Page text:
Question 7: What type of inspiration in writing of early Americana does your wife bring into your life with her creation of dolls from the 18th and 19th century?
Answer: Not a lot from the dolls, but a tremendous amount on the personal level. Christine’s been with me throughout my entire career and has been incredibly supportive. Most of my newspaper and technology writing bores her silly, so she tends to avoid it. But she’s had a lifelong interest in antiques and, wherever we’ve lived, has created homes that are historical wonderlands. The fact that we both make a certain percentage of our respective livelihoods from the early American era is just one of the common bonds we share.
Question 8: In researching for a particular topic of early Americana, what type of balance do you have between researching on the Internet and in print publications?
Answer: I use the Internet for a substantial amount of my historical research, and sites such as Colonial Sense will gain in influence as a result of the Internet’s growing value as a research tool. I have a personal library with the writings of some prominent historians, and have access to a large and excellent municipal library network where we live. But with a few keystrokes on Google, I can find two centuries’ worth of books and articles on specific topics. With traditional methods of research, it would take forever and a day to locate some of these volumes. As a result of the Internet, my articles today have many more sources and far more interesting anecdotes than in the pre-Internet days. However, researching on the Internet requires tremendous diligence because of the amount of wrong information in cyberspace. Frequently I’ll find an erroneous date repeated again and again in several articles on several web sites – articles on the web are copied repeatedly without permission and with no fact-checking. Just as if I were interviewing a public official, I take pains to get additional confirmation on facts concerning the 17th, 18th, and 19th centuries. If something is questionable and I can’t find additional confirmation, I either discard it altogether or will quote or cite the source – usually a historian or author – so that I’m not putting my own credibility on the line.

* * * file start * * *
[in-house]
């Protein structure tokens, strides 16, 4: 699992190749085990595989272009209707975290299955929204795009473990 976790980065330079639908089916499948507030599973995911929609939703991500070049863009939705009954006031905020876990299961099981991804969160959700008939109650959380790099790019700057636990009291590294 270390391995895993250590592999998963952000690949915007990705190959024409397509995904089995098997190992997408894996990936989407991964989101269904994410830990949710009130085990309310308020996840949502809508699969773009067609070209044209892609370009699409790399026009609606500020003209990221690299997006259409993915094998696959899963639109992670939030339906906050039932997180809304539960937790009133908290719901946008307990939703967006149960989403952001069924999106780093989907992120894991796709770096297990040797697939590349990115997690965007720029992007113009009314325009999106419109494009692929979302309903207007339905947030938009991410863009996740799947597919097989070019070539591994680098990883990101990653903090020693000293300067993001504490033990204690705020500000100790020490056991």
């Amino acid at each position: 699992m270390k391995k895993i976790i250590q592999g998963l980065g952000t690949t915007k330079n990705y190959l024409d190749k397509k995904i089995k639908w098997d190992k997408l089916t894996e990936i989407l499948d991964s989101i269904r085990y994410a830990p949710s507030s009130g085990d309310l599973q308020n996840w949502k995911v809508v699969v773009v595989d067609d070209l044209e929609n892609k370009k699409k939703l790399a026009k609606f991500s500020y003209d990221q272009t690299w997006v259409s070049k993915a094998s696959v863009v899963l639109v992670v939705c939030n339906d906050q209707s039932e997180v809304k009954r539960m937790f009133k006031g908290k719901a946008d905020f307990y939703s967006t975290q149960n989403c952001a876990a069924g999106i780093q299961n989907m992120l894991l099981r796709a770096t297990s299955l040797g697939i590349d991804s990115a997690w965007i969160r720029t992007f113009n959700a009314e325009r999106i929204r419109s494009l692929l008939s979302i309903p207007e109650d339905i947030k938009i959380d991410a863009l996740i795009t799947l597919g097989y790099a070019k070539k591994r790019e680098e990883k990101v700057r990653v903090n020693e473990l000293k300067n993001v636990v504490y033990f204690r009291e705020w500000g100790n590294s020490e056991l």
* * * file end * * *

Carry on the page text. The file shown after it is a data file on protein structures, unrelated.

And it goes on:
Question 9: When not writing, do you have any hobbies or other activities you enjoy?
Answer: Yes, but the day simply is not long enough. I enjoy studying fairy tales and folklore. I paint abstract landscapes. I play old-time tunes on clawhammer banjo and 1920s music on the chromatic harmonica. I’m fascinated with dowsing beyond searching for water. I want to get back into gardening, and right now am making my first batch of sauerkraut.
Question 10: How do you develop an idea -- and what are your research methods to gather enough information -- for an article into the completed project?
Answer: I keep a list of ideas as they occur to me, usually prompted by a book, discussion, movie or daydream. Sometimes I get wildly enthusiastic and call Early American Life immediately, and sometimes I submit a list of a half-dozen ideas. Most articles, however, are assigned to me from the magazine. They know my interests, aptitudes and turnaround time, so they give me assignments that fit. Once I have the article topic, I do a cursory search for information in my home library and on the Internet because I always want to have a certain level of information before contacting people who might be sources, such as curators and historians who specialize in the topic. I’ll spend two to three weeks amassing information and conducting interviews. I do several Word documents of notes and transcriptions of interviews. I then write a full-blown draft that establishes the sequence of information and how to handle the opening paragraphs. Almost without exception, the draft turns out to be two or three times the length of the eventual article. The final stage is writing the article itself – facing the challenge of condensing the draft while struggling with compelling prose. Whenever possible, when I consider the article finished, I like to let it sit at least one more day, and then make one more editing pass before hitting “send.”